Macromolecules in polysorbate 80 for injection: an important cause of anaphylactoid reactions
BMC Pharmacology and Toxicology volume 23, Article number: 52 (2022)
Polysorbate 80 for injection (TW80) is a common excipient used for injection whose macromolecular impurities, including those that cause anaphylactoid reactions, are frequently ignored. The main aim of this study was to prove that the macromolecular impurities in the excipient are an important cause of anaphylactoid reactions. Component A (containing macromolecules > 100 kDa), Component B (containing macromolecules from 10 to 100 kDa), and Component C (containing substances < 10 kDa) were prepaired from the original TW80 using ultrafilters. The original TW80 contained numerous substances with molecular weights > 10kD. The original TW80 and Components A and B caused strong anaphylactoid reactions in both guinea pigs and rabbits by intravenous administration. Moreover, the original TW80 and Components A and B even caused strong passive cutaneous anaphylactoid (PCA) reactions and pulmonary capillary permeability. The PCA reaction and increased permeability were partly prevented by cromolyn sodium. Additionally, the original TW80 and Components A and B caused vasodilation and severe hemolysis in vitro. The anaphylactoid reactions were associated with histamine release but not with mast cell degranulation. Nevertheless, Component C almost caused no anaphylactoid reactions or hemolysis and was weaker in the few reactions that ocurred. Taken together, these results suggest that macromolecular substances are one of the main risk factors responsible for anaphylactoid reactions and hemolysis caused by TW80.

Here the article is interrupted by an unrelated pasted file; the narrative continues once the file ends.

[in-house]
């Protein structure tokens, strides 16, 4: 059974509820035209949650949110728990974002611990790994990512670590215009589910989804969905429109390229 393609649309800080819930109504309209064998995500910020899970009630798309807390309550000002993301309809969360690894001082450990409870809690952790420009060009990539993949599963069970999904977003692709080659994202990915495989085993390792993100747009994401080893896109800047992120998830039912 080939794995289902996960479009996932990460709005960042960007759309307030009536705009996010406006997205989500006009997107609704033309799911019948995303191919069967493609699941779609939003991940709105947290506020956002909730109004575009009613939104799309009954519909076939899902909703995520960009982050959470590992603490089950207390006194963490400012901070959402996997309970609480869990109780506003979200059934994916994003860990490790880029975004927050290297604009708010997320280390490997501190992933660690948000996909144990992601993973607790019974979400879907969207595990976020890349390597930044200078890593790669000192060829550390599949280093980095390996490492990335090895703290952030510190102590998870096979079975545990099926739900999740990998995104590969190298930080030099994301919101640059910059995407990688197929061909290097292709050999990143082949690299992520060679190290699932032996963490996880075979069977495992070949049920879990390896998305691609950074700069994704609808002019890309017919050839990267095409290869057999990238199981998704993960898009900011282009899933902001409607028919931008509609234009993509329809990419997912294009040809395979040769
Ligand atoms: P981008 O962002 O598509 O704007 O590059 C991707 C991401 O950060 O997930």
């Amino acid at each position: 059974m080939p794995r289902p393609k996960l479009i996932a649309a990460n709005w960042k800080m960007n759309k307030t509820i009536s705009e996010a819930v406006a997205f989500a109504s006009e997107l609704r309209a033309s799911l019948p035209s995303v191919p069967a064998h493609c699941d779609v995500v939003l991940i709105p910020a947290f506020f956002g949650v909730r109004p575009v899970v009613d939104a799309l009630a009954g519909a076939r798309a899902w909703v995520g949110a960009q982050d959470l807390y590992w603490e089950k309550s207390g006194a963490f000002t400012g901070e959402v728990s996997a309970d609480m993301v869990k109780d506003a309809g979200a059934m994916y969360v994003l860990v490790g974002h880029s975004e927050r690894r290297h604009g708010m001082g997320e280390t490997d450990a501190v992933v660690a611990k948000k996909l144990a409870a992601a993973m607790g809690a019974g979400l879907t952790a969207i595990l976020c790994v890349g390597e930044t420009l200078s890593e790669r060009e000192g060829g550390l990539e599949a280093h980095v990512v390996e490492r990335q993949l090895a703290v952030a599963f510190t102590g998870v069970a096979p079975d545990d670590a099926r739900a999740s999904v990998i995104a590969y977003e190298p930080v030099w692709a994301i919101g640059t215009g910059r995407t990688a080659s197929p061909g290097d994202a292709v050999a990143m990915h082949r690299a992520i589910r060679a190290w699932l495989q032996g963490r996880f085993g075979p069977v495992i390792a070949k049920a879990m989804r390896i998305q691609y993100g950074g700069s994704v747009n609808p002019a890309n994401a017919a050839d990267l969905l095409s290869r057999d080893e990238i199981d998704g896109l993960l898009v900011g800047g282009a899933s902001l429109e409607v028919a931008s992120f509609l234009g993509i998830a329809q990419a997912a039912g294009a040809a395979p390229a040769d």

Polysorbate 80, also named Tween 80, is a commonly used solubilizer and considered as a safe excipient . The excipient is used worldwide in the food, cosmetic, and pharmaceutical industries. The excipient has been approved for injection by authorities in many countries, including China, the United States, and the United Kingdom.